“Capital spending is the most important engine of economic growth. Whether by private firms or by government, capital investment generates multiple and cascading economic benefits: spending power and job-creation in the short-run, productivity and innovation in the long-run. But Canada’s investment record has been chronically disappointing. Despite expensive cuts in corporate tax rates, private business investment never really recovered after the 2008-09 recession—and some key components (like machinery and R&D spending) continued to fall. Public stimulus investments in 2009 and 2010 filled the gap for a while, but then deficit-fearing governments turned off the tap in 2011. More recently, shrinking private investment was the key factor in Canada’s “technical recession” last year. Looking forward, Canada will need a turnaround in both components of capital spending to escape its current macroeconomic doldrums. The new federal government pledges to boost infrastructure investments, but will it be enough to offset continued weakness in private capital spending? And what will it take to get Canadian companies to start spending the $700 billion in idle liquid assets currently on their balance sheets?”

Canada’s housing market faces a day of reckoning
Hilliard MacBeth, Richardson GMP
“Most Canadians are unaware of the degree of over-investment in residential housing. Total investment is $120 billion annually, split equally between renovation and new housing. This pace is unsustainable and the adjustment will be painful.”

Manufacturing’s sluggish recovery
Paul Boothe, Ivey Business School
“I will be watching the growth of manufacturing sales to see if we surpass 2000 total this year. Also, I am wondering if the export share will recover? This will be a critical sign for the future health of the sector.”

The pain of lower oil prices
Emanuella Enenajor, BofA Merrill Lynch Global Research
“Falling energy prices sliced Canadian GDP growth in half in 2015 and triggered two rate cuts by the Bank of Canada. Looking ahead to 2016, the economy’s fate will largely be driven by the trajectory for energy prices. The oil price is already at a level that is discouraging any new investment in oil sands. If the price of energy falls further into the $25-$35/bbl “danger zone,” cash flow pressures could hamper production, leading to another wave of economic weakness.”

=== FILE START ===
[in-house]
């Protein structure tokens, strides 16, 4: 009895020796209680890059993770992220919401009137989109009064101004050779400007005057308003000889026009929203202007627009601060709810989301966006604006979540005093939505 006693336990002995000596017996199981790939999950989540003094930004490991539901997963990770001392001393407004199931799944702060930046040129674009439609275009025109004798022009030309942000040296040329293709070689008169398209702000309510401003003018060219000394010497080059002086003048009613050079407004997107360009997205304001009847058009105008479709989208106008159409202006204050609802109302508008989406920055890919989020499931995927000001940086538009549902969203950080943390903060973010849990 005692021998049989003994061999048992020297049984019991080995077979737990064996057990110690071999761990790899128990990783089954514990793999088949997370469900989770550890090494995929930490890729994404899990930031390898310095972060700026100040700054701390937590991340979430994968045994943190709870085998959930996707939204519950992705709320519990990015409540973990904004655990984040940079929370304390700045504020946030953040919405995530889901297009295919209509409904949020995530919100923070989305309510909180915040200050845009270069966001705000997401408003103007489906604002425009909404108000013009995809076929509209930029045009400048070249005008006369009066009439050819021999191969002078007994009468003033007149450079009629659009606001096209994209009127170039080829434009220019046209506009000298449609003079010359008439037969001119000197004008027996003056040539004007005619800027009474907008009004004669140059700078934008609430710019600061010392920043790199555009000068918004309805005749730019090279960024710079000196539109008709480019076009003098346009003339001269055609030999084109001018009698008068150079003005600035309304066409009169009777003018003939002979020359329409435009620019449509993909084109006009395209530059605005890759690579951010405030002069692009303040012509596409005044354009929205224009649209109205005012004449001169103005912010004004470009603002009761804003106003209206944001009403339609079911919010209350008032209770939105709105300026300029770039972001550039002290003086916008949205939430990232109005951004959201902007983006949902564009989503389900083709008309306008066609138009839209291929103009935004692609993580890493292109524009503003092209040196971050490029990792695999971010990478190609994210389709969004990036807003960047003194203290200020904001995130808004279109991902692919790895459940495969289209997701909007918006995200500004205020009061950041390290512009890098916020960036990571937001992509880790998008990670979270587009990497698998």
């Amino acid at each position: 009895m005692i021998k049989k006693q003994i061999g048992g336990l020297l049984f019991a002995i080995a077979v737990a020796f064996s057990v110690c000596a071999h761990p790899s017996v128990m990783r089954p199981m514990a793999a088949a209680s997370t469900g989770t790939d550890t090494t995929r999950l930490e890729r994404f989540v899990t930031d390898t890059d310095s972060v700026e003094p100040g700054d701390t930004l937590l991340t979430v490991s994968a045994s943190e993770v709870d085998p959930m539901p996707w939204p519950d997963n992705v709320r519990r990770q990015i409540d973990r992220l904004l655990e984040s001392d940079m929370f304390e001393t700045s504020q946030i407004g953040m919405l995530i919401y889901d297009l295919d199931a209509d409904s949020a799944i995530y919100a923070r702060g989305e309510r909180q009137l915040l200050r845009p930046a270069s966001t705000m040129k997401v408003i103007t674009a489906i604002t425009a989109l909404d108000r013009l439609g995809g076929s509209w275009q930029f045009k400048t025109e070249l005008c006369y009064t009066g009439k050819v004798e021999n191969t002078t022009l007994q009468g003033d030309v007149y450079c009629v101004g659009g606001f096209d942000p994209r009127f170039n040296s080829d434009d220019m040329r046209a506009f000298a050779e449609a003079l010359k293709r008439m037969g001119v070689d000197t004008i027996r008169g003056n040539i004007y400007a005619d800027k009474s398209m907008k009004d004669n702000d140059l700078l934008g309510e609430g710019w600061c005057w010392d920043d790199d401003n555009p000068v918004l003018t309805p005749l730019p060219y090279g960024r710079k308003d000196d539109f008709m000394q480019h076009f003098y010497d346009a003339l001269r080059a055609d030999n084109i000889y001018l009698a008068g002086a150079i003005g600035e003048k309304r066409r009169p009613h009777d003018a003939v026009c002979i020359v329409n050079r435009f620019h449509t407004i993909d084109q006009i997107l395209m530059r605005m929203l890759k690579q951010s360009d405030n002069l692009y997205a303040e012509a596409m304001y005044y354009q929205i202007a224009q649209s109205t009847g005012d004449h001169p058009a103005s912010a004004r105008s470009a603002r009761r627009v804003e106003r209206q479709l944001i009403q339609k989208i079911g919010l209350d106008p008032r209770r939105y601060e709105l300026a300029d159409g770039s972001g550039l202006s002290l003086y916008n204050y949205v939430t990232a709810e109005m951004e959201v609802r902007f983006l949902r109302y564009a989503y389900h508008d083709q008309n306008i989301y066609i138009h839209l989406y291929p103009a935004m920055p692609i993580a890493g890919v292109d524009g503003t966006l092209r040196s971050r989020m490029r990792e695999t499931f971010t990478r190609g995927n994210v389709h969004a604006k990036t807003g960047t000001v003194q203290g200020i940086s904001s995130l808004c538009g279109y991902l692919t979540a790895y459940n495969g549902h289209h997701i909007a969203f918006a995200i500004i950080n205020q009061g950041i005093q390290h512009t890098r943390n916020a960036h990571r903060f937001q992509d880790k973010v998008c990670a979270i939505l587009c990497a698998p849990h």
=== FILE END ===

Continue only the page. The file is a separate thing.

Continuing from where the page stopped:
Canada’s aging, just not as fast as some others
Jack Mintz, University of Calgary
“The world is aging, especially in the West but also Brazil, China, Russia and many others. The economic implications will be profound with more competitive international labour markets and the need to adopt technologies and policies to encourage people to work longer. Savings will decline as retired folk tend to consume rather than build assets, potentially leading to more competing demands for capital and higher interest rates. Governments will find their tax capacity decline as the aged population earns less income and spends less after retirement, putting pressures on governments to cut public spending or increase taxes on younger populations, the latter hurting competitiveness. Like other countries, Canadian public policy will need to adapt to this new global competitive environment arising from demographic changes. This includes recognizing that people will be retiring by choice at later ages, requiring public policies that do not incentivize early retirement, which will be increasingly viewed as too early at 65 years.”

The rental market remains tight in hot markets
Sherry Cooper
“Rental vacancy rates are a leading indicator of housing activity, especially in the condo sector. What is noteworthy about this chart is that rental vacancy rates have skyrocketed in those regions where the oil price rout has hit the hardest—Alberta, Saskatoon and Atlantic Canada. In these provinces housing has slowed—sales, construction and prices are down. But, note that in the hottest markets—Vancouver and Toronto—rental vacancy rates remain extremely low and even fell in Vancouver, despite huge condo construction activity. This shows that these markets are not overbuilt, although I do believe housing will slow in these two cities in 2016.”

Global GDP is slumping
Bob Hoye, Institutional Advisors
“The graph of global nominal GDP runs from 1981 to date and covers another “new era” of financial manias. Our era has been fabulous as reckless adventurers have dominated financial markets as well as central banks. As with previous examples, the action has been mainly in financial assets with real estate prices soaring in the financial centres. Although the experiment in ambitious policy has seemed without limit, there was a severe setback in 2009. The alert to the “Great Recession” was classic. Credit spreads reversed to widening in June 2007 and commodities reversed to weakening in June 2008. The rest as the saying went, was history. At -5 per cent, the current slump in global GDP is almost as severe as the one in 2009. This was preceded by the reversal in credit spreads and weakening commodities that began in June 2014. Central bankers have been charged with preventing contractions. This diminishes perceptions of risk and accounts get leveraged. Throughout history margin clerks have always trumped central bankers. This time around, central banks are highly leveraged.”

A long-term perspective on stocks
Preet Banerjee, author
“Incessantly, you’ll hear statements like, ‘The market dropped over 200 points today!’, or ‘Canadian stocks are rallying, with the TSX up over 150 points!’. Without knowing the current index level, such statements are sloppy. Decades ago, those statements would’ve been big news: a 200 point move when the index was at 1,000 would be 20 per cent. Today, they are normal daily fluctuations, as a 200 point move today is closer to 1.5 per cent. Far more meaningful are framing market moves in percentage terms. A 2 per cent move today has the same significance as a 2 per cent move 50 years ago.